“If it is Nibiru, It does fit Sitchin,s description and it is right on schedule for 2012. as many theories suggest it will become increasingly harder for NASA to hide it from even a novice Astronomer as well as ordinary people happening to look up in the night sky. It also explains the environmental discord brought about by Magnetic/Gravitational disturbances to our entire solar system. our sun is showing symptoms via Increasing flares as well as the hint of all of the ‘falling stars’ … Even now as all of this stands in our face we fight and call each other nut jobs and loonies or uninformed idiots or unawakened fools…”

    I want to grab this dufus by the color, shake them around a little bit, and yell, “Tell me! Tell me, once and for all why NASA would hide ANYTHING? Show me the money that astronomers are personally raking in! Show me the positions of real power they are granted!” And “magnetic/gravitational disturbances to our entire solar system?” What dark and polyp-ridden part of his *** did he pull that one from?

  24. andy

    There’s also the argument that such a wide-separation object may not be a planet at all but a very low-mass brown dwarf, formed more like a star (albeit one that ended up below even the deuterium fusion mass) than a planet. We already have abundant evidence that the fusion criterion utterly fails at providing a reasonable boundary between planets and brown dwarfs, this would be yet one more nail in the coffin for the idea.

  25. Teknowaffle

    @Gonçalo Aguiar

    I work in consumer optics for amateur astronomy (this is a fancy way of saying my company sells telescopes)

    I have to deal with customers for part of this, and there are a surprising number who believe in Nibiru, and others crazy things, and want to use our equipment to find it. My favorite was a guy who no joke wanted to investigate some UFOs around Jupiter.

    There were “Like 4 of them man, moving each night”

  26. John Sandlin

    I wonder how closely they’ve narrowed down the part of the sky the suspected planet ought to be in at the moment.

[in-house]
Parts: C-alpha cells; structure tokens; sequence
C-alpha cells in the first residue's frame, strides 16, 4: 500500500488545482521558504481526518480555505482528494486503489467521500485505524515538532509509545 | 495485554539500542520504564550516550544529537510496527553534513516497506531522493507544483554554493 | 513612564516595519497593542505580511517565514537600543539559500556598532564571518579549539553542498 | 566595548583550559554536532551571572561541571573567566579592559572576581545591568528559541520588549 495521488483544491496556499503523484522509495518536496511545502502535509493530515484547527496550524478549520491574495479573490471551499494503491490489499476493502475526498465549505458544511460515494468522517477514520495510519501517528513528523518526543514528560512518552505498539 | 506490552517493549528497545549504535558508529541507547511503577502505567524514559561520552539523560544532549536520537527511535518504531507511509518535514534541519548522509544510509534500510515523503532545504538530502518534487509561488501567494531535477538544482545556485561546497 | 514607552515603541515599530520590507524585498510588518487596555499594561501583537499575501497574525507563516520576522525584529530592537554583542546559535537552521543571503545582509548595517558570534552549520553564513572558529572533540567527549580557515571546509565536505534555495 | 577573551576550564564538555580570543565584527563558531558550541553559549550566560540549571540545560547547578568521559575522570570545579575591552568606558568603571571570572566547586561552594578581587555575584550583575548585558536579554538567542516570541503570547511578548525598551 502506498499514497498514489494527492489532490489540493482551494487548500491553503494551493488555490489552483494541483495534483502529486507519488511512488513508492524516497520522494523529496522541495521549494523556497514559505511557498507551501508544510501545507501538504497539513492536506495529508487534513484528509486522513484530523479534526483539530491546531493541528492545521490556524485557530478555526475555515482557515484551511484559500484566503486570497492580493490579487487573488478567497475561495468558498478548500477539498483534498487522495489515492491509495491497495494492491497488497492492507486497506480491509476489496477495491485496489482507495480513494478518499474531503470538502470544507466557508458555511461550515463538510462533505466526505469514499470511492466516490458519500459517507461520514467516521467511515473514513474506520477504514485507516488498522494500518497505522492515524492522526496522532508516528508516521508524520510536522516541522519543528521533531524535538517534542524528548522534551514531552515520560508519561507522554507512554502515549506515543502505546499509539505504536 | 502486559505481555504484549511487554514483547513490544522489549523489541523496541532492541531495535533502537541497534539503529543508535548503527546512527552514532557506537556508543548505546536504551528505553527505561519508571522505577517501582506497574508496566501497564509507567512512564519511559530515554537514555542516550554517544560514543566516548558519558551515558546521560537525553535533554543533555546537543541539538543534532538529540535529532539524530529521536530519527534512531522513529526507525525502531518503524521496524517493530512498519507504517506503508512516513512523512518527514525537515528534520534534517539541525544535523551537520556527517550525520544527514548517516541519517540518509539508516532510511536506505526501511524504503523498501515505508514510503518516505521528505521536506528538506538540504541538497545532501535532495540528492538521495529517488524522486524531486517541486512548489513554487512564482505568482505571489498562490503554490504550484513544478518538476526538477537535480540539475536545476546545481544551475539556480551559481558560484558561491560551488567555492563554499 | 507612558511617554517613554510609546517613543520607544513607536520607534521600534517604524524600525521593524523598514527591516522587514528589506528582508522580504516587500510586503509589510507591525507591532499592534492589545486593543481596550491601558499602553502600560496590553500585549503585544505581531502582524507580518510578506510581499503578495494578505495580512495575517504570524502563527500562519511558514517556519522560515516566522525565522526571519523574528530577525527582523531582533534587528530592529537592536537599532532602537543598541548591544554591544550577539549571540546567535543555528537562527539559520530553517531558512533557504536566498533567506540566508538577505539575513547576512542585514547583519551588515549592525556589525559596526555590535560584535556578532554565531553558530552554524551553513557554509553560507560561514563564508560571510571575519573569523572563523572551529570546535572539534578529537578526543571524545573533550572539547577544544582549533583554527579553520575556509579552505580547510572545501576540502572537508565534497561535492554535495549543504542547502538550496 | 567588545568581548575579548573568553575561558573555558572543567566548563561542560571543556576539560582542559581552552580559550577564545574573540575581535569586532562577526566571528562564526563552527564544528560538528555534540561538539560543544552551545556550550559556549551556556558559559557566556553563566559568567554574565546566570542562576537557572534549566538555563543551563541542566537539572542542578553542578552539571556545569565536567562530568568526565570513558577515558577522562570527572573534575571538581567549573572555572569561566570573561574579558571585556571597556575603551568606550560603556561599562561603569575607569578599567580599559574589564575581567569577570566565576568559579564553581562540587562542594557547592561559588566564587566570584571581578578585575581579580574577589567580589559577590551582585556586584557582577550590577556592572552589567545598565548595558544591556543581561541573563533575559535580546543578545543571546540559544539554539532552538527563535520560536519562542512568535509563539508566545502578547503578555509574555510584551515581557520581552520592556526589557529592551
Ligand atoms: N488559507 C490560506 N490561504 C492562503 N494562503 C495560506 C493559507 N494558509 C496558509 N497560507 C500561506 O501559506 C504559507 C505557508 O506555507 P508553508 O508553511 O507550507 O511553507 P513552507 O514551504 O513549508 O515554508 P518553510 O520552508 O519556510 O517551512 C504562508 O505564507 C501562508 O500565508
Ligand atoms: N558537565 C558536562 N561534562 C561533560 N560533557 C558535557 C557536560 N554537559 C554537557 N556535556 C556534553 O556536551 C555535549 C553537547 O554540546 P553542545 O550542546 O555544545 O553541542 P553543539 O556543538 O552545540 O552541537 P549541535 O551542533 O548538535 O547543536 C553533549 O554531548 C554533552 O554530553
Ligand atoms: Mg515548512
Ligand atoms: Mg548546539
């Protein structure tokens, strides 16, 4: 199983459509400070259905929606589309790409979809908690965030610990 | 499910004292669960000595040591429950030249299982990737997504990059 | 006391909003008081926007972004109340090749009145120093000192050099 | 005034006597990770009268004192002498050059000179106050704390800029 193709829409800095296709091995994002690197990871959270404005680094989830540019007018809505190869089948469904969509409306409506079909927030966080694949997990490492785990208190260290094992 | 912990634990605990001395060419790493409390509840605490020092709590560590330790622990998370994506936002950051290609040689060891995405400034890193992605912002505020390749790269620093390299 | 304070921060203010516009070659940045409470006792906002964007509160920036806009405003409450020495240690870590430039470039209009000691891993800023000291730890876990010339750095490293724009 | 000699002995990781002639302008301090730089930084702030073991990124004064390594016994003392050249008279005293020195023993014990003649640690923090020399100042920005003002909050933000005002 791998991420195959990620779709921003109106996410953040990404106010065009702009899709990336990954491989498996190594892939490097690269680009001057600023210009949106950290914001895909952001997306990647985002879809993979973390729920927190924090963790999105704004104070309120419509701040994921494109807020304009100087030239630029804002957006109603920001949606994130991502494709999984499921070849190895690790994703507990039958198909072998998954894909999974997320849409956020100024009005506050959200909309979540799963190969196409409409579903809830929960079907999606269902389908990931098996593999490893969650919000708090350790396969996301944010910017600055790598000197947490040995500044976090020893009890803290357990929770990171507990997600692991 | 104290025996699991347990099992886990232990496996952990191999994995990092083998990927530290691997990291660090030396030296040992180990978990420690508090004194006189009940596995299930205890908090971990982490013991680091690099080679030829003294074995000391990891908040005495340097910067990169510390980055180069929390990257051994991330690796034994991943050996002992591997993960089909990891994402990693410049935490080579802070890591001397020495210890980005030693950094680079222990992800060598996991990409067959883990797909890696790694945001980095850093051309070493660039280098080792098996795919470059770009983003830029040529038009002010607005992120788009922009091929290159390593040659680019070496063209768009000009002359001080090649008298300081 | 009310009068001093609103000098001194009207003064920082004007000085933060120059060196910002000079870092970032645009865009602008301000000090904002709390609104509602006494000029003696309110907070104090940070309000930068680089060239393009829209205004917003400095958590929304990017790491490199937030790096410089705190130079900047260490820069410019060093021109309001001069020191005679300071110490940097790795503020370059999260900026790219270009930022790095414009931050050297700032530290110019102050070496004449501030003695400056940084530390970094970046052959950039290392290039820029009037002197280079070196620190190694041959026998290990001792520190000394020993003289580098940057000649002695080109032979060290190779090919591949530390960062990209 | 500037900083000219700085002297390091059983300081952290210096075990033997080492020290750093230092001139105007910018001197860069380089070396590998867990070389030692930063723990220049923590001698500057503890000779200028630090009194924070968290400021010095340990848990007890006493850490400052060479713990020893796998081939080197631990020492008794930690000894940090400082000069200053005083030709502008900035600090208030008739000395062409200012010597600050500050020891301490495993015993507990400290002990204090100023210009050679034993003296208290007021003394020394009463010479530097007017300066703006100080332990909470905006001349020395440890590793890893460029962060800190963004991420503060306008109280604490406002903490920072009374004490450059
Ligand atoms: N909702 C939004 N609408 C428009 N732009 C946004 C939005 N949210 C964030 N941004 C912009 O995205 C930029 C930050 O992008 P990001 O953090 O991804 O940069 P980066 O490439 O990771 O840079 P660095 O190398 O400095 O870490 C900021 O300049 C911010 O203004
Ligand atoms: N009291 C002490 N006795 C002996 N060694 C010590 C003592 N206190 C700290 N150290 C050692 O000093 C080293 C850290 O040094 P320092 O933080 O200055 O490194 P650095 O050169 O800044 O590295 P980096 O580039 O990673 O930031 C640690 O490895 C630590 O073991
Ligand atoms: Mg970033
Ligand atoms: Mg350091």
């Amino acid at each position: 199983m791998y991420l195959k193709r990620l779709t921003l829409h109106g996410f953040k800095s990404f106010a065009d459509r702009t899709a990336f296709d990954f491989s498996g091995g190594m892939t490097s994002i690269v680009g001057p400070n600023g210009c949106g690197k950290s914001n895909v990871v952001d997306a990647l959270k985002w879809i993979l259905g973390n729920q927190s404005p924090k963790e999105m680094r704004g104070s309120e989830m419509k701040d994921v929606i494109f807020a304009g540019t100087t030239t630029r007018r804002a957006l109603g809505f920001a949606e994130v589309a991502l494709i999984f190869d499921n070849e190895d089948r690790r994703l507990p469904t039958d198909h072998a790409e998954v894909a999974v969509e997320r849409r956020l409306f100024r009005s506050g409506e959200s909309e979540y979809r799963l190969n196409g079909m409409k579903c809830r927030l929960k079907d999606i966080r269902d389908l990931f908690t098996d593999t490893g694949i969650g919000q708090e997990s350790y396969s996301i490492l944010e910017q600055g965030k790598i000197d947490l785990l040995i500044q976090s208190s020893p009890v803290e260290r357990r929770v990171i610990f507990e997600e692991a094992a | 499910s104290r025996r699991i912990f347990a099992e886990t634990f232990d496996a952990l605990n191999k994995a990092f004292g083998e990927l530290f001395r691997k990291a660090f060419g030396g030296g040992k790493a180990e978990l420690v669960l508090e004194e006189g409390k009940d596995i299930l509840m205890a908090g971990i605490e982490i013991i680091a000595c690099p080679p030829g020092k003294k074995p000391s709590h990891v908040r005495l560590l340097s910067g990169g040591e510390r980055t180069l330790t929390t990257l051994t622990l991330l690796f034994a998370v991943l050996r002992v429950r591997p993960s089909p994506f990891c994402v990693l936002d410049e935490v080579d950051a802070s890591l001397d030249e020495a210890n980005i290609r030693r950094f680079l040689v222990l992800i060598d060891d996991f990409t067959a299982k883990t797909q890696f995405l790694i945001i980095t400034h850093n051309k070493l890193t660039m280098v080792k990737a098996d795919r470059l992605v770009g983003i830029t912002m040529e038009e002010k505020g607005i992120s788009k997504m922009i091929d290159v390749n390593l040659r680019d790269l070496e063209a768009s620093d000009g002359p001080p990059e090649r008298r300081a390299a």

That far out, it should take a pretty good sized telescope to catch it. Neptune is about the limit of my telescope for real-time viewing (using my eyes rather than a CCD). If this thing exists, it’s 500 times more distant than Neptune.

    It’s interesting science even if there isn’t a gas giant out there.

  27. hugh57

    But scientists now believe the proof of its existence has already been gathered by a Nasa space telescope, Wise, and is just waiting to be analysed.

    Another problem with the above sentence is the phrase “But scientists now believe…” By saying that instead of “But two scientists in Louisiana now believe…”, they make it sound like a consensus has been reached among scientists worldwide, which is clearly not the case.

  28. DrNecropolis

    More evidence to support FSM! Huzzah!
    Ra-men.

  29. Old Rockin' Dave

    In #7, Maria says, “I doubt we can get enough Nuclear weapons and aging (yet still oddly hot) Bruce Willises ready to do battle.”
    Of course not. This one will require us to call on the combined maximum efforts of Nicolas Cage, Tom Hanks and Sandra Bullock.
    And, of course, President Danny Glover.

  30. Ken

    @10 Oli (to @4 Sir Eccles): More precisely, Neptune was discovered by its perturbations of Uranus. There then seemed to be residual perturbations that suggested a planet beyond Neptune. That led to the search that discovered Pluto, but that was just a lucky accident; it wasn’t large enough to produce the perturbations. Subsequent observations eventually eliminated the residual perturbations. The lack of such perturbations places severe limits on the orbit and mass of a giant planet in the outer system; basically it must be pretty far out, or not all that giant.

  31. Kevin

    The biggest reason we haven’t seen any big planets way ut there?

    Planetary cloaking devices.

    We will see these planets when we are meant to see them.
    (worked in Star Trek)

  32. Keith Bowden

    Again, reminds me of a story from 2001 Nights, the manga by Yukinobu Hoshino, featuring a giant planet 6-8 billion kilometers out from the sun named Lucifer. (The twist is that anti-matter collected to form this behemoth, and it’s where we mine the power source for interstellar travel.) It’s a great series (and is even available online as I discovered when I looked online to find the distance), available here: